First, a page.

Maintaining satisfactory academic progress during doctoral candidacy requires the following:
PhD Annual Student Progress Review
Each PhD student will have an annual review of his or her progress toward the degree. Receipt of financial support administered by the graduate school is contingent upon satisfactory academic progress toward the degree and satisfactory performance in assigned duties. See the CSSH Graduate Programs General Regulations for further details.
Field Lunch Participation
All PhD students registered for Doctoral Dissertation or Continuation who are in residence are expected to regularly attend a field seminar in industrial organization or labor. These seminars meet roughly every week, and their purpose is to assist students in choosing and evaluating dissertation topics as well as advancing and completing their dissertation. All doctoral candidates will be expected to present their research at various stages of writing their dissertation.
Seminar Series Participation
All PhD students registered for Doctoral Dissertation or Continuation who are in residence are expected to regularly attend academic seminars by speakers invited to campus through the Department of Economics Seminar Series. Participation in these seminars is an important component of doctoral training and is intended to expose students to current research in their field while helping to develop and hone their own presentation skills.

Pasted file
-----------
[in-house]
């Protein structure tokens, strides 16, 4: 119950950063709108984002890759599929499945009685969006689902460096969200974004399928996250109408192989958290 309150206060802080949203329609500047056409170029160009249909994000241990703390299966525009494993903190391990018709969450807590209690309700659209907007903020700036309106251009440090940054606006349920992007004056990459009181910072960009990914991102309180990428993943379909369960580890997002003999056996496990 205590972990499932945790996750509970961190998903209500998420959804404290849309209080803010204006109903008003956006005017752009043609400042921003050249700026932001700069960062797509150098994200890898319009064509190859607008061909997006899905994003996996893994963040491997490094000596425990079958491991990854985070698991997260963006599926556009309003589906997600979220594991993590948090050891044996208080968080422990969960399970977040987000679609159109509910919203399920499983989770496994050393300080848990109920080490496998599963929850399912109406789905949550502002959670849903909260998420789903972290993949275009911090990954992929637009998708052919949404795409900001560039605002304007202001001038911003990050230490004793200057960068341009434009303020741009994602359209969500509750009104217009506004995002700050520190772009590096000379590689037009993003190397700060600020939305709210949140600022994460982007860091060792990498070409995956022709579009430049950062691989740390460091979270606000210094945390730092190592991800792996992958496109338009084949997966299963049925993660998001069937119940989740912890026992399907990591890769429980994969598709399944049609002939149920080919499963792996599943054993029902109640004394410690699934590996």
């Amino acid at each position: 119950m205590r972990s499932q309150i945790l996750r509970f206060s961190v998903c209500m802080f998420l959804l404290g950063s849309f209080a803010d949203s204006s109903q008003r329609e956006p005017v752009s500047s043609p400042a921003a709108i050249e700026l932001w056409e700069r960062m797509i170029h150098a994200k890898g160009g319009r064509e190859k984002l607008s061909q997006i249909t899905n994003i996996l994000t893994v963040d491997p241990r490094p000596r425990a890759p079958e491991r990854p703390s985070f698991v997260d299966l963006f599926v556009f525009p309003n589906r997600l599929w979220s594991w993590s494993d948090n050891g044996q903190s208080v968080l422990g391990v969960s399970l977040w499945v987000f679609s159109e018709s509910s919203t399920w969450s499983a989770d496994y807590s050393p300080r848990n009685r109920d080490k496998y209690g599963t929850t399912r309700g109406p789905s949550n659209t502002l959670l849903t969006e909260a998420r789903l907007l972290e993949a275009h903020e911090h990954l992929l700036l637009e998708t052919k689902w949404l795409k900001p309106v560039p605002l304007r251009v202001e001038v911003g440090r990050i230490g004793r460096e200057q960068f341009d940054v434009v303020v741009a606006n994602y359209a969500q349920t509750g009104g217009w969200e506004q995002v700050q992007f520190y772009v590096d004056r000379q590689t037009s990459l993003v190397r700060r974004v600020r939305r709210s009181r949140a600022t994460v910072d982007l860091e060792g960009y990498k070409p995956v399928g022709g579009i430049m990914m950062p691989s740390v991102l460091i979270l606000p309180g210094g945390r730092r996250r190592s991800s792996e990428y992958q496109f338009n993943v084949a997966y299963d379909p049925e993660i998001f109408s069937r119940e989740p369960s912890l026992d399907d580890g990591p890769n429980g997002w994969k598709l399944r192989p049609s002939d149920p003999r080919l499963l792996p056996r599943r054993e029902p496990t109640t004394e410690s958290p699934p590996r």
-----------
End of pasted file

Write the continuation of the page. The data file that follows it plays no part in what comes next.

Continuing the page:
Practical Experience in Applied Economics Program
Participation in at least one semester of the Practical Experience in Applied Economics program is required of all students who have reached doctoral candidacy. The program is offered in the spring semester every other year. In this program, a variety of prominent practitioners working in consulting and government agencies in the fields of industrial organization and labor will describe their practical experience applying economics to a variety of consulting and policy problems, including antitrust, regulation, labor market policy, education, and health policy. This is a participatory class that will require advanced reading and preparation of questions for the practitioners in addition to other assignments.
Complete all courses and requirements listed below unless otherwise indicated.
Two qualifying examinations—microeconomics and macroeconomics
Field comprehensive examination (student chooses field)
Doctoral degree candidacy
PhD annual student progress review
Field lunch participation
Seminar series participation
|ECON 5105||Math and Statistics for Economists||4|
|ECON 5140||Applied Econometrics||4|
|ECON 7740||Applied Econometrics 2||4|
|ECON 5110||Microeconomic Theory||4|
|ECON 5120||Macroeconomic Theory||4|
|ECON 7710||Microeconomic Theory 2||4|
|ECON 7720||Macroeconomic Theory 2||4|
|Labor Economics Field|
|ECON 7763||Labor Market Analysis||4|
|ECON 7764||Topics in Labor Economics||4|
|Industrial Organization Field|
|ECON 7771||Framework of Industrial Organization||4|
|ECON 7772||Public Policy Toward Business||4|
|Complete 4 semester hours from the following:||4|
ECON 5200 to ECON 5299
ECON 7200 to ECON 7299
|Registration in the following class is required in the semester prior to sitting for the field examination:|
|Registration in the following class is required in the semester that students sit for the field examination and begin dissertation planning:|
|Registration in the following class is required in the fall and spring semesters following achievement of doctoral candidacy:|
|Following completion of two semesters of ECON 9990, registration in the following class is required in each semester (excluding summers) until the dissertation is completed:|
Program Credit/GPA Requirements
- 48 total semester hours required
- Minimum 3.000 GPA required